### Screen hotspots

If, as generally claimed, the law does hold true for pointing with the mouse, some consequences for user interface design include:[citation needed]

• Buttons and other GUI controls should be a reasonable size; it is relatively difficult to click on small ones.
• Edges and corners of the computer monitor (e.g., the location of the Start button, Taskbar and a maximized window's Close button in Microsoft Windows; or the menus and Dock of Mac OS X) are particularly easy to acquire with a mouse, touchpad or trackball. Because the pointer remains at the screen edge regardless of how much further the mouse is moved, they can be considered as having infinite width.[6][7] An exception of note is that since hands are not artificially limited in the same way, this attribute does not apply to touchscreens.
• Similarly, top-of-screen menus (e.g., Mac OS) are sometimes easier to acquire than top-of-window menus (e.g., Windows OS).
• Pop-up menus can usually be opened faster than pull-down menus, since the user avoids travel: the pop-up appears at the current cursor position.
• Pie menu items typically are selected faster and have a lower error rate than linear menu items, for two reasons: because pie menu items are all the same, small distance from the centre of the menu; and because their wedge-shaped target areas (which usually extend to the edge of the screen) are very large.[8]

Fitts's law remains one of the few hard, reliable human–computer interaction predictive models, joined more recently by the Accot-Zhai steering law, which is derived from Fitts's law.

## Mathematical details

The logarithm in Fitts's law is called the index of difficulty ID for the target, and has units of bits. We can rewrite the law as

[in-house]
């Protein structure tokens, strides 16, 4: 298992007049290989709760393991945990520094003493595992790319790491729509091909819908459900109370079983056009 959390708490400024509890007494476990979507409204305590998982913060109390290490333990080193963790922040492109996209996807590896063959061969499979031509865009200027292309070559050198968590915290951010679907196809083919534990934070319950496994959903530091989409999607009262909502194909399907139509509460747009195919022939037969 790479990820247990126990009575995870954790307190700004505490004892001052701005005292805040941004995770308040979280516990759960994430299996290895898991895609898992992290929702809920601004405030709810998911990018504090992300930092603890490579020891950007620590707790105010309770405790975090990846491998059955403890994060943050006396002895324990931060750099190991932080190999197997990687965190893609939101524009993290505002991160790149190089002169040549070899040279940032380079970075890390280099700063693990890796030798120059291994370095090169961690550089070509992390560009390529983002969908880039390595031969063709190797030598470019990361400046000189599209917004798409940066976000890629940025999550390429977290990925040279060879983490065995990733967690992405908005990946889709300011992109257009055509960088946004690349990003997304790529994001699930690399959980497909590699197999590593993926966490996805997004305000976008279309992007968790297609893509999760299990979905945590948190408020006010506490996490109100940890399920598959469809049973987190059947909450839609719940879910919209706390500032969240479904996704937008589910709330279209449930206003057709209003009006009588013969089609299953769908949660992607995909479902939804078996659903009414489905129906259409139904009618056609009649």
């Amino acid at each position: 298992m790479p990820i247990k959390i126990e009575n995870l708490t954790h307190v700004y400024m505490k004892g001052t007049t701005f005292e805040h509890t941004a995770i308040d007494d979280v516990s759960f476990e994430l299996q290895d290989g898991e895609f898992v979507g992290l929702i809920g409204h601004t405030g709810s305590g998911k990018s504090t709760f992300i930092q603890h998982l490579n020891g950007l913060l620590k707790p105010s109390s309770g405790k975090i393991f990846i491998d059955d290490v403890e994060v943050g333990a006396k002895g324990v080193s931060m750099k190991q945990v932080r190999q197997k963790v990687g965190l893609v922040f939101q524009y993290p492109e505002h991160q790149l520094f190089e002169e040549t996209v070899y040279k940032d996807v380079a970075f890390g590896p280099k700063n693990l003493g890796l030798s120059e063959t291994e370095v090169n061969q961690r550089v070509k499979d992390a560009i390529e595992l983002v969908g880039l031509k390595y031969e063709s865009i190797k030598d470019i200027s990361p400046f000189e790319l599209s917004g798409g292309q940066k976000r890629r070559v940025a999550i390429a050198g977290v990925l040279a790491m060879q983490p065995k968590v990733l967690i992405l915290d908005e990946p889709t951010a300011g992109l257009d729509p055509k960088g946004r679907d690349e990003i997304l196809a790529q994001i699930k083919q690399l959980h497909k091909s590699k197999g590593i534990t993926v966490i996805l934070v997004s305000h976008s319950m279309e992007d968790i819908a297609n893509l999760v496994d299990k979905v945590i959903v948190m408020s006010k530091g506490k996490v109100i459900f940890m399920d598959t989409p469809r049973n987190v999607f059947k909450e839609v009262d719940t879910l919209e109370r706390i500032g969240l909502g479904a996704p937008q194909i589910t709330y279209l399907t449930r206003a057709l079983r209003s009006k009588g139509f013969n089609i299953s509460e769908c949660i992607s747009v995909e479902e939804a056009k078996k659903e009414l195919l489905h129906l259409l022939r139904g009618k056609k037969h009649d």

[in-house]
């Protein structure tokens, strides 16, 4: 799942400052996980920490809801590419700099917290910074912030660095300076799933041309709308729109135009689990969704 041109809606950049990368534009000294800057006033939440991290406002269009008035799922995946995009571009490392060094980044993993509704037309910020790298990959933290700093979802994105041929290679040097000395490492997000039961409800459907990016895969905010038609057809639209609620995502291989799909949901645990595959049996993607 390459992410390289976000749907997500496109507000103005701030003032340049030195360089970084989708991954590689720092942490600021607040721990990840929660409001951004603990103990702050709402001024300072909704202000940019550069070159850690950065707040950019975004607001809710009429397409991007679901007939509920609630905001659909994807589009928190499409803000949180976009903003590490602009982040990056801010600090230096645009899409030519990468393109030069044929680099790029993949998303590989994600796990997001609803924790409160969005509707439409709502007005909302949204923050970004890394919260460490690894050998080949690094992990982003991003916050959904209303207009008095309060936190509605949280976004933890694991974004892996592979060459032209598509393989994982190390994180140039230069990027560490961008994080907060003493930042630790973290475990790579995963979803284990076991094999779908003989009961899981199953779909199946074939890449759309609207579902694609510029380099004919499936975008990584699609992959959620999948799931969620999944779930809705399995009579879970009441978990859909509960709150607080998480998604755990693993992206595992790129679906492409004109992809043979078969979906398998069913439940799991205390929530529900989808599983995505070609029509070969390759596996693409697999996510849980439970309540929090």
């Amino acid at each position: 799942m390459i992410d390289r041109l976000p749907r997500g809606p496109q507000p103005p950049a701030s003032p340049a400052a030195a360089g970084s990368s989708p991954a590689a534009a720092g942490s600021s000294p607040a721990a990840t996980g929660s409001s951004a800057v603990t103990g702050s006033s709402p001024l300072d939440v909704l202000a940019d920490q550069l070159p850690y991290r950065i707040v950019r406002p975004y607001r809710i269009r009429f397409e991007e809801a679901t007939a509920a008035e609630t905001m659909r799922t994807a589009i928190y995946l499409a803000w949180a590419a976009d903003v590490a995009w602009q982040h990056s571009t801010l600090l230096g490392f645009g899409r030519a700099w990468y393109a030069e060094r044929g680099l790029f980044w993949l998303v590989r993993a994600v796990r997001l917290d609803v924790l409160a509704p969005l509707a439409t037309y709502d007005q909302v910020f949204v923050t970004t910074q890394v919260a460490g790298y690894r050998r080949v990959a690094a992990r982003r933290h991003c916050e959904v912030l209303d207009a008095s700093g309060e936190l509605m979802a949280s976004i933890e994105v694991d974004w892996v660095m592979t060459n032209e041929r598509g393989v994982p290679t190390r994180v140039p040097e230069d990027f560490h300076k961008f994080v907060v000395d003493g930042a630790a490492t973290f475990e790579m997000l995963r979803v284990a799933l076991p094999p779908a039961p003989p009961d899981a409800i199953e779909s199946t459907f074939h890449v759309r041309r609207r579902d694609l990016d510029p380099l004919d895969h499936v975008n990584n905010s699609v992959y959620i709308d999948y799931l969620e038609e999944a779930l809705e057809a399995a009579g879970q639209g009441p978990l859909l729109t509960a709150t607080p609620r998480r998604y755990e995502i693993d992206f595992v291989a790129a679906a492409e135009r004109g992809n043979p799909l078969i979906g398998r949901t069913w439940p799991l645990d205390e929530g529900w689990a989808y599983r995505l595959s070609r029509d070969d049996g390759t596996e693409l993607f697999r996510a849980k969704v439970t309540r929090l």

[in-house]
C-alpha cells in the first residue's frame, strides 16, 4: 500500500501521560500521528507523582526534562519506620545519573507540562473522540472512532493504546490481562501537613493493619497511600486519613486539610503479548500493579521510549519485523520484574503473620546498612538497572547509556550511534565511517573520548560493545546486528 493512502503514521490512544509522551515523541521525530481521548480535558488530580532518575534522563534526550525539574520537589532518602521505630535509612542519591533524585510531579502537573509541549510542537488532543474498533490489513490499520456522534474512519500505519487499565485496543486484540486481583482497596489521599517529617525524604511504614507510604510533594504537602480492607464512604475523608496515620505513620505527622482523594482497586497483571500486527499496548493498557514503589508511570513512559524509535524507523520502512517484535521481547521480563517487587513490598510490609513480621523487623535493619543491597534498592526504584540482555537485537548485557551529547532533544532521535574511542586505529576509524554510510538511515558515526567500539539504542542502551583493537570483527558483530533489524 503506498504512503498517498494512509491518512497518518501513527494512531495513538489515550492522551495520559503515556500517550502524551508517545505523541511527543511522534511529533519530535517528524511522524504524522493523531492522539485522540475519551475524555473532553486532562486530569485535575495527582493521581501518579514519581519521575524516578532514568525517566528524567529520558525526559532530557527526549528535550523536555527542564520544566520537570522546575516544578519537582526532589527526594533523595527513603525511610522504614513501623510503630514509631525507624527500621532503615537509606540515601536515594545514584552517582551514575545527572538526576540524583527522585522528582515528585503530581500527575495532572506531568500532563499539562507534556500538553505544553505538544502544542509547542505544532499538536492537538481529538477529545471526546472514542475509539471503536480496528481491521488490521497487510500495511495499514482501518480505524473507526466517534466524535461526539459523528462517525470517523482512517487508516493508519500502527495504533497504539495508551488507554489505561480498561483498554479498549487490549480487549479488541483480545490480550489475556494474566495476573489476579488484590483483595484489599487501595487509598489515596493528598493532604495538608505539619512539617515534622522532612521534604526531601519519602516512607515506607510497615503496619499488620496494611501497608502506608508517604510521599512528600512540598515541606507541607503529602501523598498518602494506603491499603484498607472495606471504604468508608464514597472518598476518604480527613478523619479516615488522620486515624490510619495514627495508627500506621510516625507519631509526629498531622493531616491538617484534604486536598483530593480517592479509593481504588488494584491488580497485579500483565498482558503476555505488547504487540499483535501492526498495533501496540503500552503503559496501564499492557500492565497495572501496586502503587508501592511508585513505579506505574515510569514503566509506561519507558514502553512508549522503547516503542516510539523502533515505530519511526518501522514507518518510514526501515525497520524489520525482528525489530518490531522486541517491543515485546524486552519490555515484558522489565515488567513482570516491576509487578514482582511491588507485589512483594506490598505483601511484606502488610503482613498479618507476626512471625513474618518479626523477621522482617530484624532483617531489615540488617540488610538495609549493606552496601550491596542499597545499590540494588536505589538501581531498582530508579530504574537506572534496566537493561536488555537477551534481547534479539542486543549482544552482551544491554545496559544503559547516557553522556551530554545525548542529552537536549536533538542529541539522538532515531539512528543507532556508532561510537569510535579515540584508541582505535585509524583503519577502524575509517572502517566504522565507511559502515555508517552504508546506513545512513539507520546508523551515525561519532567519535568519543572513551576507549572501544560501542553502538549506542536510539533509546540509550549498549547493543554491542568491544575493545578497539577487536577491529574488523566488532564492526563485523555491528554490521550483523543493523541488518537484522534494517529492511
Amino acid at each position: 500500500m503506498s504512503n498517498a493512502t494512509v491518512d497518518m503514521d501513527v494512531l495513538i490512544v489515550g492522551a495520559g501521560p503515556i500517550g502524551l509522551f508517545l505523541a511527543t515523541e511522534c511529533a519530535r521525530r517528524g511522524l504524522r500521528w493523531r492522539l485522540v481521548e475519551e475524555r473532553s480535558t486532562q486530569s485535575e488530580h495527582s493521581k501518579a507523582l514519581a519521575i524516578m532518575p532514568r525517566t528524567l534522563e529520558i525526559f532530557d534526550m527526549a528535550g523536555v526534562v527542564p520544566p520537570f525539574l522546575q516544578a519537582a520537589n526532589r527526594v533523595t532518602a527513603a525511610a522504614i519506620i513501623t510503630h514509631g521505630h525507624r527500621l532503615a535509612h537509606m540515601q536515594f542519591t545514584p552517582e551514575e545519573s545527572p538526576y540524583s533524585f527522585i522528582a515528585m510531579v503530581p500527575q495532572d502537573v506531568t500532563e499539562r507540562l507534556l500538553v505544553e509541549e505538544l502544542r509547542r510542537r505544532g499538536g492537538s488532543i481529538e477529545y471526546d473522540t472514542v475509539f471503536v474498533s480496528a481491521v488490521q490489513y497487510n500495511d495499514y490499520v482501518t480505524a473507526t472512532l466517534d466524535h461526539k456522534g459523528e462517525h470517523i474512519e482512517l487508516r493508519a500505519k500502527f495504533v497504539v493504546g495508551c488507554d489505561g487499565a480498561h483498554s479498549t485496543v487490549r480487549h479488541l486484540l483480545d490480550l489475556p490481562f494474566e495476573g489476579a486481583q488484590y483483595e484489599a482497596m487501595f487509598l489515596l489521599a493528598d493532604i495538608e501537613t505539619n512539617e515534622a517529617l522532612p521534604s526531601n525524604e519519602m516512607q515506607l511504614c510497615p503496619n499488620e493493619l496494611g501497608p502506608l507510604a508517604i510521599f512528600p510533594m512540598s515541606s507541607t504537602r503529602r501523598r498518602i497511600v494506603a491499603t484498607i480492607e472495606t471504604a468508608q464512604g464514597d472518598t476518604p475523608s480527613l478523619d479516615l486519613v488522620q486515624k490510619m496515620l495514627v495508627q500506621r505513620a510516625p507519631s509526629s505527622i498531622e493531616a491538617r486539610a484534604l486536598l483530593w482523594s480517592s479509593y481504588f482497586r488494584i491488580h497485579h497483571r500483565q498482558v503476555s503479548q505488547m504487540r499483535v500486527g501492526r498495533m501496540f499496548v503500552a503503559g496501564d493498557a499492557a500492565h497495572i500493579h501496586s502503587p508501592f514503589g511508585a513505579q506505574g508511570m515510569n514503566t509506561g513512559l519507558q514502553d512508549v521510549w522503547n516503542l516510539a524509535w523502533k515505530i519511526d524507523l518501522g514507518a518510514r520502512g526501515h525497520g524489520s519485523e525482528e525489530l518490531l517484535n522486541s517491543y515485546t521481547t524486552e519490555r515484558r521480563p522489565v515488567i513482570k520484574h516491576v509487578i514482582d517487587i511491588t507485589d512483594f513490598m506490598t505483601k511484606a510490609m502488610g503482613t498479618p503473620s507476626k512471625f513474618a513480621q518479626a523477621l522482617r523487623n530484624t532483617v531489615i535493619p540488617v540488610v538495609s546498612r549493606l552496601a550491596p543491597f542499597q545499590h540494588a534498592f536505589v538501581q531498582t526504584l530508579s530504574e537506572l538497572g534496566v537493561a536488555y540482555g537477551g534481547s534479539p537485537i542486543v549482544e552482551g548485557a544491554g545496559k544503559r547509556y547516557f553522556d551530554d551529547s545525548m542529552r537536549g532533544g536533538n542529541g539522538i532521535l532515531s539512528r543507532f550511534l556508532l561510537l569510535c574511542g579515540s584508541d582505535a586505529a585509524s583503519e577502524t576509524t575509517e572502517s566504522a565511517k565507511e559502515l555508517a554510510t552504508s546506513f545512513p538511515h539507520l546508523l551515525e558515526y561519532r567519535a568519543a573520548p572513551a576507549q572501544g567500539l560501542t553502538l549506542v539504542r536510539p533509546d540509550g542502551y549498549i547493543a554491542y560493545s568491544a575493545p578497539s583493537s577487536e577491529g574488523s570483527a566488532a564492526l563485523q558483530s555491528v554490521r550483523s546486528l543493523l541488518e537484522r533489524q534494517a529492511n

$T = a + b ID = a + \frac{ID}{IP} \,$

where

$ID = \log_2 \left(\frac{D}{W}+1\right).$

Thus, the units for b are time/bit; e.g., ms/bit. The constant a can be thought of as incorporating reaction time and/or the time required to click a button.

The values for a and b change as the conditions under which pointing is done are changed. For example, a mouse and stylus may both be used for pointing, but have different constants a and b associated with them.

An index of performance IP (also called throughput TP), in bits/time, can be defined to characterize how quickly pointing can be done, independent of the particular targets involved[citation needed]. There are two conventions for defining IP: one is IP = 1/b (which has the disadvantage of ignoring the effect of a), the other is IP = IDavg/MTavg (which has the disadvantage of depending on an arbitrarily chosen "average" ID).[9] For a discussion of these two conventions, see Zhai (2002). Whatever definition is used, measuring the IP of different input devices allows the devices to be compared with respect to their pointing capability.

Slightly different from the Shannon formulation is the original formulation by Fitts:

$ID = \log_2 \left(\frac{2D}{W}\right).$

The factor of 2 here is not particularly important; this form of the ID can be rewritten with the factor of 2 absorbed as changes in the constant a. The "+1" in the Shannon form, however, does make it different from Fitts's original form, especially for low values of the ratio D/W. The Shannon form has the advantage that the ID is always non-negative, and has been shown[citation needed] to better fit measured data.

## Derivation

Fitts's law can be derived from various models of motion. A very simple model, involving discrete, deterministic responses, is considered here. Although this model is overly simple, it provides some intuition for Fitts's law.

Assume that the user moves toward the target in a sequence of submovements. Each submovement requires a constant time t to execute, and moves a constant fraction 1-r of the remaining distance to the centre of the target, where 0 < r < 1. Thus, if the user is initially at a distance D from the target, the remaining distance after the first submovement is rD, and the remaining distance after the nth submovement is rnD. (In other words, the distance left to the target's centre is a function that decays exponentially over time.) Let N be the (possibly fractional) number of submovements required to fall within the target. Then,

$r^N D = \frac{W}{2}.$

Solving for N: